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‘No Move May’ has made UK roads more dangerous, drivers say

‘No Move May’ has made UK roads more dangerous, drivers say

At Mow May, the campaign to discourage mowing and encourage plant life, branded ‘No Mower Can Die’, is caused by drivers concerned about reduced visibility, they say, caused by overgrown grass, flowers and plants on verges.

In June, motorist Colin Dear, who lives near High Wycombe, Buckinghamshire, went one step further and claimed a section of the curb he claimed was too large, causing several near misses involving cars.

He told the Bucks Free Press: “Over the last few weeks, I’ve noticed the grass is getting really tall on the banks along our fence. There have been serious accidents in the past where cars were unable to see other cars. This year has been really bad and I’ve seen a lot of bad fights. I was convinced that if I didn’t do something, someone would die.”

A council spokesman said it recognizes the need to maintain visibility for road users, but frequent mowing benefits wildflowers and pollinators, with money saved being redirected to road repairs.

Love is not alone in expressing concerns about the state of vegetation in some roadside areas. For example, drivers writing on Sidmouth’s community Facebook page have identified junctions and roundabouts.

One resident wrote: “You can [the council] Do a little more on the sides of the road as it makes the roads more unsafe. I realize the trend is to protect insect habitat, but certainly not at the expense of people’s lives. Another replied: “Maybe it should be, no mower can die.”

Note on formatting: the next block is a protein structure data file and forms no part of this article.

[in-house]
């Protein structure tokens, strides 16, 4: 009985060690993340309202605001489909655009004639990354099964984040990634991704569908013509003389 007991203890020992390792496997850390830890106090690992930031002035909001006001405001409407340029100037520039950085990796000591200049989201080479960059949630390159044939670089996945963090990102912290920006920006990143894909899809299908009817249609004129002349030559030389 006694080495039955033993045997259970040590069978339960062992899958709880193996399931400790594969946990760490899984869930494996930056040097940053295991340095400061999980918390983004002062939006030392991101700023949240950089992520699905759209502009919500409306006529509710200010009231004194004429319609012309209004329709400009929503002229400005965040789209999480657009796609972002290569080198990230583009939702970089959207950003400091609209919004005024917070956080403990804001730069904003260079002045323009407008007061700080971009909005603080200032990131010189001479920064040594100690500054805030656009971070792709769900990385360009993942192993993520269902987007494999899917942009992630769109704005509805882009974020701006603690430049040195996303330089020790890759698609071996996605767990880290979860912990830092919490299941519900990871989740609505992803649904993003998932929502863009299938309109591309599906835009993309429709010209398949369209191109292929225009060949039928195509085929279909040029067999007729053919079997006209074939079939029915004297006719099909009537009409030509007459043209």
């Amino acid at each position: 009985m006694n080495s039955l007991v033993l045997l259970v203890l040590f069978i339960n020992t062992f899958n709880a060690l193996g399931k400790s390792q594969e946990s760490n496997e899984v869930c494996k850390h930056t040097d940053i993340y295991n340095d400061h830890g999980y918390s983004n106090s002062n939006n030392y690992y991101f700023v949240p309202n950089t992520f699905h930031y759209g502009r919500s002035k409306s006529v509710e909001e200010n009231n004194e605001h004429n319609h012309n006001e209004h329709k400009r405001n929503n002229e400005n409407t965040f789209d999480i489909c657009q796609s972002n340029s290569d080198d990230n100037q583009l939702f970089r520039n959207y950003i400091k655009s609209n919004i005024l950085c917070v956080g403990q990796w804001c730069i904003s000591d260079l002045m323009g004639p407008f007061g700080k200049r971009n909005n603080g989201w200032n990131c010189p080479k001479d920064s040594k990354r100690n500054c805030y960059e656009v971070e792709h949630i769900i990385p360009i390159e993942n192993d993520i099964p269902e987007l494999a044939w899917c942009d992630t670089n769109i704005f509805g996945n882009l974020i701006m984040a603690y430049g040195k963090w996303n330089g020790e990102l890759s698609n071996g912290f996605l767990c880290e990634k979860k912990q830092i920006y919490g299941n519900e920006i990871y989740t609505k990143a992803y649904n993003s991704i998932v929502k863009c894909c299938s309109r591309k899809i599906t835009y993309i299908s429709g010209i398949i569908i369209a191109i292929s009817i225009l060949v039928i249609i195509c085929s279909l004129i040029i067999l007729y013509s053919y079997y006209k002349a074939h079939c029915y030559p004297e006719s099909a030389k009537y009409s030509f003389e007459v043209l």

Their concerns are reflected in a survey conducted by the RAC last year. He found that drivers were dissatisfied with the quality of grass and foliage maintenance on their local roads. [see bar charts, below] And they blame the practice for deteriorating road conditions.

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No Mow May was created by international conservation charity PlantLife to raise awareness of the benefits of allowing plants to thrive. Although they are obliged to maintain roadsides, municipalities have been authorized to adapt their practices and more than 300 local authorities with biodiversity strategies have adopted those promoted by PlantLife.

However, Plant Life’s roadside consultant Mark Schofield says his organization isn’t the only one advocating a no-cut strategy.

Schofield said, “With roads, it’s about managing the margins very intelligently. Dorset County Council initially adopted a cut and collect method of maintaining margins. They are cut twice a year in spring and late summer, but instead of rotting the seedlings where they encourage new growth, they remove them or throw them further back. The margin becomes less fertile, so the grass becomes shorter and requires less mowing.